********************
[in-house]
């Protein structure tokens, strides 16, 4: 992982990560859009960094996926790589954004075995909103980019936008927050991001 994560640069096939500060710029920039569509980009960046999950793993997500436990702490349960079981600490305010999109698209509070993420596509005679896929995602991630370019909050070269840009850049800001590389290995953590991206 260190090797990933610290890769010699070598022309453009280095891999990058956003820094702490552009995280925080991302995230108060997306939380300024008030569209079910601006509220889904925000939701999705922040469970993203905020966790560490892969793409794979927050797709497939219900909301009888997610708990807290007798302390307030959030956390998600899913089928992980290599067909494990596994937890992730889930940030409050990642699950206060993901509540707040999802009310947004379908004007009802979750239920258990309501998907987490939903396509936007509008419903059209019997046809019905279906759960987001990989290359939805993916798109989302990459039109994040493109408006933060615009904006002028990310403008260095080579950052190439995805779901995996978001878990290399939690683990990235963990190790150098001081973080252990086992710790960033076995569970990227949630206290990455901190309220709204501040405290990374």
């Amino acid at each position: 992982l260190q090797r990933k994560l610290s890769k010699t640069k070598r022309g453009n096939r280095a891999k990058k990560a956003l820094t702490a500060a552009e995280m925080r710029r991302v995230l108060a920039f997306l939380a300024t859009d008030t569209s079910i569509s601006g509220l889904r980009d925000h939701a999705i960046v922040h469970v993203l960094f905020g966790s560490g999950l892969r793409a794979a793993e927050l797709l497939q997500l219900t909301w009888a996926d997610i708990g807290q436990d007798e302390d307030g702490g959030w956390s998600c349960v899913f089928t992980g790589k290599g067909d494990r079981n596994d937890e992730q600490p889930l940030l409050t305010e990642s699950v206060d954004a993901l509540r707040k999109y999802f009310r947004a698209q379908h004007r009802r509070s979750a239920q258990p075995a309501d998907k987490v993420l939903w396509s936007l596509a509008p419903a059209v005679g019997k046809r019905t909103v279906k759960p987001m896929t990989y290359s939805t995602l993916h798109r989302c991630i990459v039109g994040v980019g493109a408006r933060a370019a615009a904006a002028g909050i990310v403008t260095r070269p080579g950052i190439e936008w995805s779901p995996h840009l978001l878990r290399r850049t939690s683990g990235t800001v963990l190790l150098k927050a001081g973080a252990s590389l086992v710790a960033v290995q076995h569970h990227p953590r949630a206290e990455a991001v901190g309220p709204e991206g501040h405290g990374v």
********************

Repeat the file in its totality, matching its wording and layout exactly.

[in-house]
């Protein structure tokens, strides 16, 4: 992982990560859009960094996926790589954004075995909103980019936008927050991001 994560640069096939500060710029920039569509980009960046999950793993997500436990702490349960079981600490305010999109698209509070993420596509005679896929995602991630370019909050070269840009850049800001590389290995953590991206 260190090797990933610290890769010699070598022309453009280095891999990058956003820094702490552009995280925080991302995230108060997306939380300024008030569209079910601006509220889904925000939701999705922040469970993203905020966790560490892969793409794979927050797709497939219900909301009888997610708990807290007798302390307030959030956390998600899913089928992980290599067909494990596994937890992730889930940030409050990642699950206060993901509540707040999802009310947004379908004007009802979750239920258990309501998907987490939903396509936007509008419903059209019997046809019905279906759960987001990989290359939805993916798109989302990459039109994040493109408006933060615009904006002028990310403008260095080579950052190439995805779901995996978001878990290399939690683990990235963990190790150098001081973080252990086992710790960033076995569970990227949630206290990455901190309220709204501040405290990374």
């Amino acid at each position: 992982l260190q090797r990933k994560l610290s890769k010699t640069k070598r022309g453009n096939r280095a891999k990058k990560a956003l820094t702490a500060a552009e995280m925080r710029r991302v995230l108060a920039f997306l939380a300024t859009d008030t569209s079910i569509s601006g509220l889904r980009d925000h939701a999705i960046v922040h469970v993203l960094f905020g966790s560490g999950l892969r793409a794979a793993e927050l797709l497939q997500l219900t909301w009888a996926d997610i708990g807290q436990d007798e302390d307030g702490g959030w956390s998600c349960v899913f089928t992980g790589k290599g067909d494990r079981n596994d937890e992730q600490p889930l940030l409050t305010e990642s699950v206060d954004a993901l509540r707040k999109y999802f009310r947004a698209q379908h004007r009802r509070s979750a239920q258990p075995a309501d998907k987490v993420l939903w396509s936007l596509a509008p419903a059209v005679g019997k046809r019905t909103v279906k759960p987001m896929t990989y290359s939805t995602l993916h798109r989302c991630i990459v039109g994040v980019g493109a408006r933060a370019a615009a904006a002028g909050i990310v403008t260095r070269p080579g950052i190439e936008w995805s779901p995996h840009l978001l878990r290399r850049t939690s683990g990235t800001v963990l190790l150098k927050a001081g973080a252990s590389l086992v710790a960033v290995q076995h569970h990227p953590r949630a206290e990455a991001v901190g309220p709204e991206g501040h405290g990374v």